provide recommendations to ASHA regarding the appropriate academic requirements for hearing conservation in graduate audiology programs,
develop hearing conservation program guidelines for referral that are cost-effective and that have a low false positive rate,
gather outcomes data for implementation of hearing conservation strategies, and
solicit funding for research in the area of hearing conservation.
Continue interactive meetings with ARPOs.
Maintain ASHA representation on CAOHC and ensure that ASHA's representatives are knowledgeable in the practice of occupational hearing conservation — particularly in training occupational hearing conservationists.
See Legislation/Regulation Section for recent coalition actions in which ASHA has been involved.
Hearing conservation is an evolving field. Increasingly, audiologists are being asked to (a) provide consultation and testimony regarding the ability of employees with hearing loss to work in hearing hazardous jobs; (b) evaluate the effectiveness of hearing conservation programs; (c) consult on issues of community and/or environmental noise; and (d) understand the synergistic effects of noise with physical and chemical exposures.
Ongoing continuing education opportunities must be provided to ensure that audiologists are prepared adequately to identify noise induced hearing loss and to provide hearing conservation services. These continuing education opportunities could be developed and hosted in partnership with ARPOs.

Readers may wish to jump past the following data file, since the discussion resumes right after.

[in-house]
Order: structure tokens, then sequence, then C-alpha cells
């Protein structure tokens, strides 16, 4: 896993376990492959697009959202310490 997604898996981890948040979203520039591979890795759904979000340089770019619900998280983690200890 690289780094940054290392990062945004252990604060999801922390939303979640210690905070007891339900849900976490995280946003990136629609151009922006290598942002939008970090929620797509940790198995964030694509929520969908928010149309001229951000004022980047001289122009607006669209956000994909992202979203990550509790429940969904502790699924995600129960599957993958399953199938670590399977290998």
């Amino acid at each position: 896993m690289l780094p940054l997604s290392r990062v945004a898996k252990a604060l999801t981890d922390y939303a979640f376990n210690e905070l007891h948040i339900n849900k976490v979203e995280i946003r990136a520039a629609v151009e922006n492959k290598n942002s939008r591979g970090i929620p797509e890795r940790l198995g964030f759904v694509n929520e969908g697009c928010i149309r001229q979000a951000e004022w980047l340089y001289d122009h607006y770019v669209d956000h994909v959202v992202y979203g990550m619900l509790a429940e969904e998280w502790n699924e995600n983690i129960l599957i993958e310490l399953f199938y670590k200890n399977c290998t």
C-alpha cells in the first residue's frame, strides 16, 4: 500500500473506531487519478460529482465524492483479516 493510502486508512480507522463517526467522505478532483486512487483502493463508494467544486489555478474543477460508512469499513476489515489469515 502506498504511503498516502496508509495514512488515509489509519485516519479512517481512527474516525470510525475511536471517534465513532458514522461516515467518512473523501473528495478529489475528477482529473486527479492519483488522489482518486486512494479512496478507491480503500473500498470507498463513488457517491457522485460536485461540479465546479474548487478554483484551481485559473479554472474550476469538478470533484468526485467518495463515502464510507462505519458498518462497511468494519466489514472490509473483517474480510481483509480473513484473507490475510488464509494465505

ASHA could host or cohost a conference to address emerging and ongoing issues in hearing conservation (e.g., nonoccupational noise exposure, forensic audiology, the effect of hearing loss in hearing critical jobs, hearing conservation program effectiveness [i.e, outcomes data], community noise, synergistic auditory effects of physical and chemical exposures).
Ensure adequate hearing conservation programming at the annual ASHA Convention by cohosting special sessions with ARPOs (e.g., AFAA, AIHA, ARO, CAOHC, NHCA, ASHA Special Interest Division (SID) 8) and governmental agencies (e.g., NIOSH, OSHA).
ASHA SID #8 presents a short course annually at the ASHA Convention on hearing conservation.
Action is required to ensure that professional graduate education for audiologists includes the requisite training and experience for providing hearing conservation services.
The Council on Professional Standards (Standards Council) should be made aware that the absence of required semester hours of professional coursework in noise measurement/control and hearing conservation provide does not allow for even a minimum program of study for audiology students interested in providing hearing conservation services.
The Standards Council should establish a minimum required semester hours of professional coursework and practicum hours in noise and hearing conservation for graduate training programs in audiology.